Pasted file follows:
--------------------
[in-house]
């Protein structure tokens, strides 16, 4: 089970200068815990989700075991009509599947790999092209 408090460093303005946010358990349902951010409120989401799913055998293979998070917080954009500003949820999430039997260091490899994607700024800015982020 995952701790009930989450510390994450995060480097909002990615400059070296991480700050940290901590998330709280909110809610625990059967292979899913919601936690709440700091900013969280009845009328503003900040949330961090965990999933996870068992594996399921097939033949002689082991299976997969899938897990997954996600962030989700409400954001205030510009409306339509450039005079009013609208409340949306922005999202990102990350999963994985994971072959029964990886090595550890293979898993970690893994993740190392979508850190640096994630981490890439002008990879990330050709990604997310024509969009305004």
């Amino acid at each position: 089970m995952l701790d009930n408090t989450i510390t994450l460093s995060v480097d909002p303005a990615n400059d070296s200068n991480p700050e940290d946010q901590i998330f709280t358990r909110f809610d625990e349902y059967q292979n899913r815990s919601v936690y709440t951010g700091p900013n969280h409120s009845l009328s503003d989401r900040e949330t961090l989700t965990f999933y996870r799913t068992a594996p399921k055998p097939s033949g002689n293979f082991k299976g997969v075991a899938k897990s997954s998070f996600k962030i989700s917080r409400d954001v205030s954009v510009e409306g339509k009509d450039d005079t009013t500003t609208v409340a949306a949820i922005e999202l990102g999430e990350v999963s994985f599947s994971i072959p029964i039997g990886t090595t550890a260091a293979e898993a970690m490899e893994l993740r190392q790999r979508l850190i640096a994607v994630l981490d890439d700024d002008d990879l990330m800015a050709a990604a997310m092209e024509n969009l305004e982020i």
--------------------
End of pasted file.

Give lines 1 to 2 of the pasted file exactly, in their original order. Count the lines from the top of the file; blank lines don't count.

[in-house]
């Protein structure tokens, strides 16, 4: 089970200068815990989700075991009509599947790999092209 408090460093303005946010358990349902951010409120989401799913055998293979998070917080954009500003949820999430039997260091490899994607700024800015982020 995952701790009930989450510390994450995060480097909002990615400059070296991480700050940290901590998330709280909110809610625990059967292979899913919601936690709440700091900013969280009845009328503003900040949330961090965990999933996870068992594996399921097939033949002689082991299976997969899938897990997954996600962030989700409400954001205030510009409306339509450039005079009013609208409340949306922005999202990102990350999963994985994971072959029964990886090595550890293979898993970690893994993740190392979508850190640096994630981490890439002008990879990330050709990604997310024509969009305004």